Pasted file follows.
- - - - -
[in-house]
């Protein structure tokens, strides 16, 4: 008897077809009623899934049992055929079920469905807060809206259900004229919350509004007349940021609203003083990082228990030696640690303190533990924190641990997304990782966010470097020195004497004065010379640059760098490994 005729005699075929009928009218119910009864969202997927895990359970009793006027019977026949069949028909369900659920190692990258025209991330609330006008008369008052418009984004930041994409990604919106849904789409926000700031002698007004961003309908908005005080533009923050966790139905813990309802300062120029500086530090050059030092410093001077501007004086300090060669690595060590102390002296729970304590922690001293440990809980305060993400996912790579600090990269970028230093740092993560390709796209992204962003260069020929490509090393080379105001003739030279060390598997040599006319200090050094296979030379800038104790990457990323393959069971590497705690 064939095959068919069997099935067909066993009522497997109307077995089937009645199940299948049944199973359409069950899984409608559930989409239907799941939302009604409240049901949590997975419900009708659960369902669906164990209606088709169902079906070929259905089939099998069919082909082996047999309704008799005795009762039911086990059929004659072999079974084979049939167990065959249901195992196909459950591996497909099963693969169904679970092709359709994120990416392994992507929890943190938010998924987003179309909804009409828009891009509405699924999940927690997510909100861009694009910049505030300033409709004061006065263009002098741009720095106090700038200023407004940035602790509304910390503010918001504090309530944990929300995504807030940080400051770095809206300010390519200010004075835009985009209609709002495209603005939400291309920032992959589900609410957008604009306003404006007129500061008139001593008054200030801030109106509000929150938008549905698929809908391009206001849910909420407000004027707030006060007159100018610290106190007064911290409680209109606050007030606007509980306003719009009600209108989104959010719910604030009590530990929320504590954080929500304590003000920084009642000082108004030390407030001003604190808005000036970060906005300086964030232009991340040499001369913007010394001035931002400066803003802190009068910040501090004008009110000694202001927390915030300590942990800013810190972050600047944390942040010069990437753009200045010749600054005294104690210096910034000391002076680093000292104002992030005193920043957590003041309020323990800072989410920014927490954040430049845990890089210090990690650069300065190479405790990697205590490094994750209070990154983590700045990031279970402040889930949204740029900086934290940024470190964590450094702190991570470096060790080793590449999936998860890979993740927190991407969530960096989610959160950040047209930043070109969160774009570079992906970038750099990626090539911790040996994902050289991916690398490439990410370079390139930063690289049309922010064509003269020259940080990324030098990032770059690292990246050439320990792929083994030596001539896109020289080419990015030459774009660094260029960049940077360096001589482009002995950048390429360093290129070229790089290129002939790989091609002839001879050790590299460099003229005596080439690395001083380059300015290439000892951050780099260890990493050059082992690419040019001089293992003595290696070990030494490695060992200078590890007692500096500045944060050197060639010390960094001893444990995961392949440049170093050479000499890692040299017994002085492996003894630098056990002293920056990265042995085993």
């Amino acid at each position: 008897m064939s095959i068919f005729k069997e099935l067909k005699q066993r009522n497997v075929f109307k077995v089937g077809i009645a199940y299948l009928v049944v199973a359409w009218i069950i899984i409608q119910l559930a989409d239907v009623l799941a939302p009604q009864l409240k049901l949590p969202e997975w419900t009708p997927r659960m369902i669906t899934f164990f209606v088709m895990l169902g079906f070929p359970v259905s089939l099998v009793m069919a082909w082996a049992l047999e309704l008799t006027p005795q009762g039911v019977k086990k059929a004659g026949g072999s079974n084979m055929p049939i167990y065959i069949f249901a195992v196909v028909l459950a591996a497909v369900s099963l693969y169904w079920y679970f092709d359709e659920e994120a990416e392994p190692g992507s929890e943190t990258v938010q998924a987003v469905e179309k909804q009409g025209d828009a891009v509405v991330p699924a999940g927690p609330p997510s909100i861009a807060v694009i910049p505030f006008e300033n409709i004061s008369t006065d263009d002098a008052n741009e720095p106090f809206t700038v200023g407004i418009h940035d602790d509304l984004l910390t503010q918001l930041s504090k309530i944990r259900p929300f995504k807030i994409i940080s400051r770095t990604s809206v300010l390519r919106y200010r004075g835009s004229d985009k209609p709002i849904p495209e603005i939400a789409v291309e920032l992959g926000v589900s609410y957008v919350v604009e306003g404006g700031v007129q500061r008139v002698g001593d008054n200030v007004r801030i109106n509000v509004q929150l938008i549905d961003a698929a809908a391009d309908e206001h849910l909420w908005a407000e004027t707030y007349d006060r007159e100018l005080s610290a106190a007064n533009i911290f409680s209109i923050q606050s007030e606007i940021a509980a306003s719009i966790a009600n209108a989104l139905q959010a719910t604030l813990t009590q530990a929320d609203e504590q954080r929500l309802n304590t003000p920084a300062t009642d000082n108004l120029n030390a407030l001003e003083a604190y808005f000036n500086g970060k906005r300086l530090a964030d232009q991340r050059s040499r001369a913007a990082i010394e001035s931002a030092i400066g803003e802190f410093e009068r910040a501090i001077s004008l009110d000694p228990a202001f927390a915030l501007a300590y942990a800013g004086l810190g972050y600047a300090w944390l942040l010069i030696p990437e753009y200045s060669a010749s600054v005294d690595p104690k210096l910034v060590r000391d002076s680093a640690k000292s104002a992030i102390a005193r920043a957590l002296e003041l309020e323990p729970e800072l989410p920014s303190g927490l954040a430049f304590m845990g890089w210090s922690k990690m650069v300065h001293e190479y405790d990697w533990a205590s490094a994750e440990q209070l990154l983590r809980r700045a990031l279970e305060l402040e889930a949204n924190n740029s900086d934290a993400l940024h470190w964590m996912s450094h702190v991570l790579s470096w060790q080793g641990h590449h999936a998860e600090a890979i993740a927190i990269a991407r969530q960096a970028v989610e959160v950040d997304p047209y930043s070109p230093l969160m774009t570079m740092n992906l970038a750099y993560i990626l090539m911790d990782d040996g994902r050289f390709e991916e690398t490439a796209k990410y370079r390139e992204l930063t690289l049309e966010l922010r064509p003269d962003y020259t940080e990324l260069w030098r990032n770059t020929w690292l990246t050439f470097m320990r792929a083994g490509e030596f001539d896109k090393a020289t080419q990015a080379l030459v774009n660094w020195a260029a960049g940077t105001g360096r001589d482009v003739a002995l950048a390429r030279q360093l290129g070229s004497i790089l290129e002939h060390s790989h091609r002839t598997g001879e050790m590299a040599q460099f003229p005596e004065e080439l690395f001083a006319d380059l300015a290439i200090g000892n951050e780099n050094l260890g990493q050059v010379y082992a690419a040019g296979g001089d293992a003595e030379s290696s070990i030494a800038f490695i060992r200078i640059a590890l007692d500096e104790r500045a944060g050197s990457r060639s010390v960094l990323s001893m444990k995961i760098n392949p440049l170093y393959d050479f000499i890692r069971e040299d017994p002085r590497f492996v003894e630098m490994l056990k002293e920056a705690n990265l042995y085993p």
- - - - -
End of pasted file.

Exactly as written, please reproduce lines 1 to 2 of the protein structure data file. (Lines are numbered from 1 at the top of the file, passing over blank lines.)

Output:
[in-house]
């Protein structure tokens, strides 16, 4: 008897077809009623899934049992055929079920469905807060809206259900004229919350509004007349940021609203003083990082228990030696640690303190533990924190641990997304990782966010470097020195004497004065010379640059760098490994 005729005699075929009928009218119910009864969202997927895990359970009793006027019977026949069949028909369900659920190692990258025209991330609330006008008369008052418009984004930041994409990604919106849904789409926000700031002698007004961003309908908005005080533009923050966790139905813990309802300062120029500086530090050059030092410093001077501007004086300090060669690595060590102390002296729970304590922690001293440990809980305060993400996912790579600090990269970028230093740092993560390709796209992204962003260069020929490509090393080379105001003739030279060390598997040599006319200090050094296979030379800038104790990457990323393959069971590497705690 064939095959068919069997099935067909066993009522497997109307077995089937009645199940299948049944199973359409069950899984409608559930989409239907799941939302009604409240049901949590997975419900009708659960369902669906164990209606088709169902079906070929259905089939099998069919082909082996047999309704008799005795009762039911086990059929004659072999079974084979049939167990065959249901195992196909459950591996497909099963693969169904679970092709359709994120990416392994992507929890943190938010998924987003179309909804009409828009891009509405699924999940927690997510909100861009694009910049505030300033409709004061006065263009002098741009720095106090700038200023407004940035602790509304910390503010918001504090309530944990929300995504807030940080400051770095809206300010390519200010004075835009985009209609709002495209603005939400291309920032992959589900609410957008604009306003404006007129500061008139001593008054200030801030109106509000929150938008549905698929809908391009206001849910909420407000004027707030006060007159100018610290106190007064911290409680209109606050007030606007509980306003719009009600209108989104959010719910604030009590530990929320504590954080929500304590003000920084009642000082108004030390407030001003604190808005000036970060906005300086964030232009991340040499001369913007010394001035931002400066803003802190009068910040501090004008009110000694202001927390915030300590942990800013810190972050600047944390942040010069990437753009200045010749600054005294104690210096910034000391002076680093000292104002992030005193920043957590003041309020323990800072989410920014927490954040430049845990890089210090990690650069300065190479405790990697205590490094994750209070990154983590700045990031279970402040889930949204740029900086934290940024470190964590450094702190991570470096060790080793590449999936998860890979993740927190991407969530960096989610959160950040047209930043070109969160774009570079992906970038750099990626090539911790040996994902050289991916690398490439990410370079390139930063690289049309922010064509003269020259940080990324030098990032770059690292990246050439320990792929083994030596001539896109020289080419990015030459774009660094260029960049940077360096001589482009002995950048390429360093290129070229790089290129002939790989091609002839001879050790590299460099003229005596080439690395001083380059300015290439000892951050780099260890990493050059082992690419040019001089293992003595290696070990030494490695060992200078590890007692500096500045944060050197060639010390960094001893444990995961392949440049170093050479000499890692040299017994002085492996003894630098056990002293920056990265042995085993």